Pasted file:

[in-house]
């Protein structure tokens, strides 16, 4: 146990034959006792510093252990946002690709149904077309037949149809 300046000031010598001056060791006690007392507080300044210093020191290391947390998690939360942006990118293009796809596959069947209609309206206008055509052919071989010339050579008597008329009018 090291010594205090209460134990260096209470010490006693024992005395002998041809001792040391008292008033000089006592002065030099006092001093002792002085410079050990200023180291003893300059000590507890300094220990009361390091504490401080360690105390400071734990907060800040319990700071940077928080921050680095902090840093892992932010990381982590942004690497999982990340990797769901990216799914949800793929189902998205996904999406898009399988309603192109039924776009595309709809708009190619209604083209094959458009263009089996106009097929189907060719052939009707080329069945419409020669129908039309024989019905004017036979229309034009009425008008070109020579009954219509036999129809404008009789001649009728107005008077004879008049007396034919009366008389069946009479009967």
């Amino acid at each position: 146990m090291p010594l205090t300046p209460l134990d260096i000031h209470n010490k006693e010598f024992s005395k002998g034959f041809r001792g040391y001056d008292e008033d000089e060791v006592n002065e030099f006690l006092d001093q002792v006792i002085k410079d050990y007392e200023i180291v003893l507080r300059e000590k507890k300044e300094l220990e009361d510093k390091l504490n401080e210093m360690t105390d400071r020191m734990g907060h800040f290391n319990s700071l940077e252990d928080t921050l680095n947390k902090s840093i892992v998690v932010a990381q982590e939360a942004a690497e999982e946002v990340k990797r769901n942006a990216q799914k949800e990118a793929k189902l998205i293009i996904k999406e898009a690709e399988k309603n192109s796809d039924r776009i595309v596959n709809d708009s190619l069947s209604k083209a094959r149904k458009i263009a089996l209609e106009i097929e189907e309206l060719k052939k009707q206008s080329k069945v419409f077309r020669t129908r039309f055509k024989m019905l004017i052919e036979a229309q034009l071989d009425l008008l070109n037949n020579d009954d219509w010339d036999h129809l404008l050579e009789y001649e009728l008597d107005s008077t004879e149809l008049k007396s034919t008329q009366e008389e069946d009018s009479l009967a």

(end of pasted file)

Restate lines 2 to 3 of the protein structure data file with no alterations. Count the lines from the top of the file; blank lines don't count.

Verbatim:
């Protein structure tokens, strides 16, 4: 146990034959006792510093252990946002690709149904077309037949149809 300046000031010598001056060791006690007392507080300044210093020191290391947390998690939360942006990118293009796809596959069947209609309206206008055509052919071989010339050579008597008329009018 090291010594205090209460134990260096209470010490006693024992005395002998041809001792040391008292008033000089006592002065030099006092001093002792002085410079050990200023180291003893300059000590507890300094220990009361390091504490401080360690105390400071734990907060800040319990700071940077928080921050680095902090840093892992932010990381982590942004690497999982990340990797769901990216799914949800793929189902998205996904999406898009399988309603192109039924776009595309709809708009190619209604083209094959458009263009089996106009097929189907060719052939009707080329069945419409020669129908039309024989019905004017036979229309034009009425008008070109020579009954219509036999129809404008009789001649009728107005008077004879008049007396034919009366008389069946009479009967």
């Amino acid at each position: 146990m090291p010594l205090t300046p209460l134990d260096i000031h209470n010490k006693e010598f024992s005395k002998g034959f041809r001792g040391y001056d008292e008033d000089e060791v006592n002065e030099f006690l006092d001093q002792v006792i002085k410079d050990y007392e200023i180291v003893l507080r300059e000590k507890k300044e300094l220990e009361d510093k390091l504490n401080e210093m360690t105390d400071r020191m734990g907060h800040f290391n319990s700071l940077e252990d928080t921050l680095n947390k902090s840093i892992v998690v932010a990381q982590e939360a942004a690497e999982e946002v990340k990797r769901n942006a990216q799914k949800e990118a793929k189902l998205i293009i996904k999406e898009a690709e399988k309603n192109s796809d039924r776009i595309v596959n709809d708009s190619l069947s209604k083209a094959r149904k458009i263009a089996l209609e106009i097929e189907e309206l060719k052939k009707q206008s080329k069945v419409f077309r020669t129908r039309f055509k024989m019905l004017i052919e036979a229309q034009l071989d009425l008008l070109n037949n020579d009954d219509w010339d036999h129809l404008l050579e009789y001649e009728l008597d107005s008077t004879e149809l008049k007396s034919t008329q009366e008389e069946d009018s009479l009967a």